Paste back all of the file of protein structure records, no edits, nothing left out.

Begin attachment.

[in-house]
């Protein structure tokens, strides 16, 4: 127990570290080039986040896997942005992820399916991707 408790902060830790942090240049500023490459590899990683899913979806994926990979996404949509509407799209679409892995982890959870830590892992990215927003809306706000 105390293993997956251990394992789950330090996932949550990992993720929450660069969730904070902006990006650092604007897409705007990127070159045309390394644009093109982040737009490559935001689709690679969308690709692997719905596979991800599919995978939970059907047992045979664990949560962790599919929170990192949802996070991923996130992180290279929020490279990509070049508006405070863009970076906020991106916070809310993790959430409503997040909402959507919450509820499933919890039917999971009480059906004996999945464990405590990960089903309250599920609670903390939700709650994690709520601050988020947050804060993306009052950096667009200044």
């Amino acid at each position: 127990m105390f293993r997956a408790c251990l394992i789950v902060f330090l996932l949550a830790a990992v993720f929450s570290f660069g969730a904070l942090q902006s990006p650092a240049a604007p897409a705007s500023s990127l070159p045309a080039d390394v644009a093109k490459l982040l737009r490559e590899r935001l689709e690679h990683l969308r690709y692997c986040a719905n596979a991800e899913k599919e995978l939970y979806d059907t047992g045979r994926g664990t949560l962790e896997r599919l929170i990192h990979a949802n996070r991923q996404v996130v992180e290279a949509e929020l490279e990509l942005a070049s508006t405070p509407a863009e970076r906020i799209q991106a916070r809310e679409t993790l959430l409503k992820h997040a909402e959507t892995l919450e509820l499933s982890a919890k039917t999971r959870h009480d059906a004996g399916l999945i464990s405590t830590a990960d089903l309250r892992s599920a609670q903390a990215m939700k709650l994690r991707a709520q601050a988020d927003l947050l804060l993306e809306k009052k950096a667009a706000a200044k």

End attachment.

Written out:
[in-house]
């Protein structure tokens, strides 16, 4: 127990570290080039986040896997942005992820399916991707 408790902060830790942090240049500023490459590899990683899913979806994926990979996404949509509407799209679409892995982890959870830590892992990215927003809306706000 105390293993997956251990394992789950330090996932949550990992993720929450660069969730904070902006990006650092604007897409705007990127070159045309390394644009093109982040737009490559935001689709690679969308690709692997719905596979991800599919995978939970059907047992045979664990949560962790599919929170990192949802996070991923996130992180290279929020490279990509070049508006405070863009970076906020991106916070809310993790959430409503997040909402959507919450509820499933919890039917999971009480059906004996999945464990405590990960089903309250599920609670903390939700709650994690709520601050988020947050804060993306009052950096667009200044």
């Amino acid at each position: 127990m105390f293993r997956a408790c251990l394992i789950v902060f330090l996932l949550a830790a990992v993720f929450s570290f660069g969730a904070l942090q902006s990006p650092a240049a604007p897409a705007s500023s990127l070159p045309a080039d390394v644009a093109k490459l982040l737009r490559e590899r935001l689709e690679h990683l969308r690709y692997c986040a719905n596979a991800e899913k599919e995978l939970y979806d059907t047992g045979r994926g664990t949560l962790e896997r599919l929170i990192h990979a949802n996070r991923q996404v996130v992180e290279a949509e929020l490279e990509l942005a070049s508006t405070p509407a863009e970076r906020i799209q991106a916070r809310e679409t993790l959430l409503k992820h997040a909402e959507t892995l919450e509820l499933s982890a919890k039917t999971r959870h009480d059906a004996g399916l999945i464990s405590t830590a990960d089903l309250r892992s599920a609670q903390a990215m939700k709650l994690r991707a709520q601050a988020d927003l947050l804060l993306e809306k009052k950096a667009a706000a200044k």